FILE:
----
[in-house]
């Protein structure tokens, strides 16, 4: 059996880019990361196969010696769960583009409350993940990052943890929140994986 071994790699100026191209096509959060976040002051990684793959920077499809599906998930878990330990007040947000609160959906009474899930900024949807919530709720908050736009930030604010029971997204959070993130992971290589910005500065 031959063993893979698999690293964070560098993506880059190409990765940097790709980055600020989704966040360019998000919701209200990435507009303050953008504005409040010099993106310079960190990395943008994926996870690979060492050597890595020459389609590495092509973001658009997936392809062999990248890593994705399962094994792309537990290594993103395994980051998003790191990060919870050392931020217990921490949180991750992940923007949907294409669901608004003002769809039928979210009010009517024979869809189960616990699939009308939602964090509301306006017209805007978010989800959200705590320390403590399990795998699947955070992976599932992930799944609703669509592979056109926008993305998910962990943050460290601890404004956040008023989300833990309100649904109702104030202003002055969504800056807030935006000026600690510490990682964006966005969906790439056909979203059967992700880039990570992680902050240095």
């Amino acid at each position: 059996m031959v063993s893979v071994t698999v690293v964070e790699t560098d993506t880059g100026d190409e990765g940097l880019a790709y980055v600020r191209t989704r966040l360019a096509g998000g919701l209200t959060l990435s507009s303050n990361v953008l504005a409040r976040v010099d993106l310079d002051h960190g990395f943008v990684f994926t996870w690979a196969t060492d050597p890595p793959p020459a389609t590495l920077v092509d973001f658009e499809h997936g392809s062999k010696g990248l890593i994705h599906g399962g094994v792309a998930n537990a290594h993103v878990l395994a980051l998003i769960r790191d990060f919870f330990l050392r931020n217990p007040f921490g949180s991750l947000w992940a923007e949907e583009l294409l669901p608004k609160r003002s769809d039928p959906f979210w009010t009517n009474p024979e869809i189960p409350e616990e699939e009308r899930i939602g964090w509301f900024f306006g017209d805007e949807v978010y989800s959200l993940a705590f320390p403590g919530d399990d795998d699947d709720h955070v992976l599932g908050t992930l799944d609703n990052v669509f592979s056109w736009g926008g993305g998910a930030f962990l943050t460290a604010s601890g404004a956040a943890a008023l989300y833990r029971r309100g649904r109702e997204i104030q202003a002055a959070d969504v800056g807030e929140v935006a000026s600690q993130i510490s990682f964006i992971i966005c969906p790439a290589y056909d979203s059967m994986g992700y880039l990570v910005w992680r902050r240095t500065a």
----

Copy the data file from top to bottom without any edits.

[in-house]
């Protein structure tokens, strides 16, 4: 059996880019990361196969010696769960583009409350993940990052943890929140994986 071994790699100026191209096509959060976040002051990684793959920077499809599906998930878990330990007040947000609160959906009474899930900024949807919530709720908050736009930030604010029971997204959070993130992971290589910005500065 031959063993893979698999690293964070560098993506880059190409990765940097790709980055600020989704966040360019998000919701209200990435507009303050953008504005409040010099993106310079960190990395943008994926996870690979060492050597890595020459389609590495092509973001658009997936392809062999990248890593994705399962094994792309537990290594993103395994980051998003790191990060919870050392931020217990921490949180991750992940923007949907294409669901608004003002769809039928979210009010009517024979869809189960616990699939009308939602964090509301306006017209805007978010989800959200705590320390403590399990795998699947955070992976599932992930799944609703669509592979056109926008993305998910962990943050460290601890404004956040008023989300833990309100649904109702104030202003002055969504800056807030935006000026600690510490990682964006966005969906790439056909979203059967992700880039990570992680902050240095």
């Amino acid at each position: 059996m031959v063993s893979v071994t698999v690293v964070e790699t560098d993506t880059g100026d190409e990765g940097l880019a790709y980055v600020r191209t989704r966040l360019a096509g998000g919701l209200t959060l990435s507009s303050n990361v953008l504005a409040r976040v010099d993106l310079d002051h960190g990395f943008v990684f994926t996870w690979a196969t060492d050597p890595p793959p020459a389609t590495l920077v092509d973001f658009e499809h997936g392809s062999k010696g990248l890593i994705h599906g399962g094994v792309a998930n537990a290594h993103v878990l395994a980051l998003i769960r790191d990060f919870f330990l050392r931020n217990p007040f921490g949180s991750l947000w992940a923007e949907e583009l294409l669901p608004k609160r003002s769809d039928p959906f979210w009010t009517n009474p024979e869809i189960p409350e616990e699939e009308r899930i939602g964090w509301f900024f306006g017209d805007e949807v978010y989800s959200l993940a705590f320390p403590g919530d399990d795998d699947d709720h955070v992976l599932g908050t992930l799944d609703n990052v669509f592979s056109w736009g926008g993305g998910a930030f962990l943050t460290a604010s601890g404004a956040a943890a008023l989300y833990r029971r309100g649904r109702e997204i104030q202003a002055a959070d969504v800056g807030e929140v935006a000026s600690q993130i510490s990682f964006i992971i966005c969906p790439a290589y056909d979203s059967m994986g992700y880039l990570v910005w992680r902050r240095t500065a």